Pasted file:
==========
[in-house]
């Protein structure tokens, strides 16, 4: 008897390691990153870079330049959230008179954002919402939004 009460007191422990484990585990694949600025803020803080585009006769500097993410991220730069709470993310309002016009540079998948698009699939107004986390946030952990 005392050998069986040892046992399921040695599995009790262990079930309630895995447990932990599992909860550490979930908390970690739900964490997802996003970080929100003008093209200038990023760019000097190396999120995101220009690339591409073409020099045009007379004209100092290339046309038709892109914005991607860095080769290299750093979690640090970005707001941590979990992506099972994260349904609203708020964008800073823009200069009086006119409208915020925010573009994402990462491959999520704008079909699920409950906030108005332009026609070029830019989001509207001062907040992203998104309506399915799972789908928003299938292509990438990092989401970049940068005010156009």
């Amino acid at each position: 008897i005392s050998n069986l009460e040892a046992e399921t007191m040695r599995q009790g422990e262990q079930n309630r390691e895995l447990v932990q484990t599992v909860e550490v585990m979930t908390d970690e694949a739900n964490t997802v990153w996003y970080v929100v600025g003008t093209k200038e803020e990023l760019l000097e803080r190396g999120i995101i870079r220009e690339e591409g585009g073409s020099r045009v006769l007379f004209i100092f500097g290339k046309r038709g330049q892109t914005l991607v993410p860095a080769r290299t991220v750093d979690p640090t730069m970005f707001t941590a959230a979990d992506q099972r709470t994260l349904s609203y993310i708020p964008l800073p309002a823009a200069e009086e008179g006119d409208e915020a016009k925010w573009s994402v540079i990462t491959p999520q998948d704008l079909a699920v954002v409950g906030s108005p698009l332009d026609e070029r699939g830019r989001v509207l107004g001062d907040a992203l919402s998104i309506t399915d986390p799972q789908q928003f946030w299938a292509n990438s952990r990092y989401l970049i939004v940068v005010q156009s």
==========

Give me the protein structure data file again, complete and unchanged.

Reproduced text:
[in-house]
């Protein structure tokens, strides 16, 4: 008897390691990153870079330049959230008179954002919402939004 009460007191422990484990585990694949600025803020803080585009006769500097993410991220730069709470993310309002016009540079998948698009699939107004986390946030952990 005392050998069986040892046992399921040695599995009790262990079930309630895995447990932990599992909860550490979930908390970690739900964490997802996003970080929100003008093209200038990023760019000097190396999120995101220009690339591409073409020099045009007379004209100092290339046309038709892109914005991607860095080769290299750093979690640090970005707001941590979990992506099972994260349904609203708020964008800073823009200069009086006119409208915020925010573009994402990462491959999520704008079909699920409950906030108005332009026609070029830019989001509207001062907040992203998104309506399915799972789908928003299938292509990438990092989401970049940068005010156009």
């Amino acid at each position: 008897i005392s050998n069986l009460e040892a046992e399921t007191m040695r599995q009790g422990e262990q079930n309630r390691e895995l447990v932990q484990t599992v909860e550490v585990m979930t908390d970690e694949a739900n964490t997802v990153w996003y970080v929100v600025g003008t093209k200038e803020e990023l760019l000097e803080r190396g999120i995101i870079r220009e690339e591409g585009g073409s020099r045009v006769l007379f004209i100092f500097g290339k046309r038709g330049q892109t914005l991607v993410p860095a080769r290299t991220v750093d979690p640090t730069m970005f707001t941590a959230a979990d992506q099972r709470t994260l349904s609203y993310i708020p964008l800073p309002a823009a200069e009086e008179g006119d409208e915020a016009k925010w573009s994402v540079i990462t491959p999520q998948d704008l079909a699920v954002v409950g906030s108005p698009l332009d026609e070029r699939g830019r989001v509207l107004g001062d907040a992203l919402s998104i309506t399915d986390p799972q789908q928003f946030w299938a292509n990438s952990r990092y989401l970049i939004v940068v005010q156009s």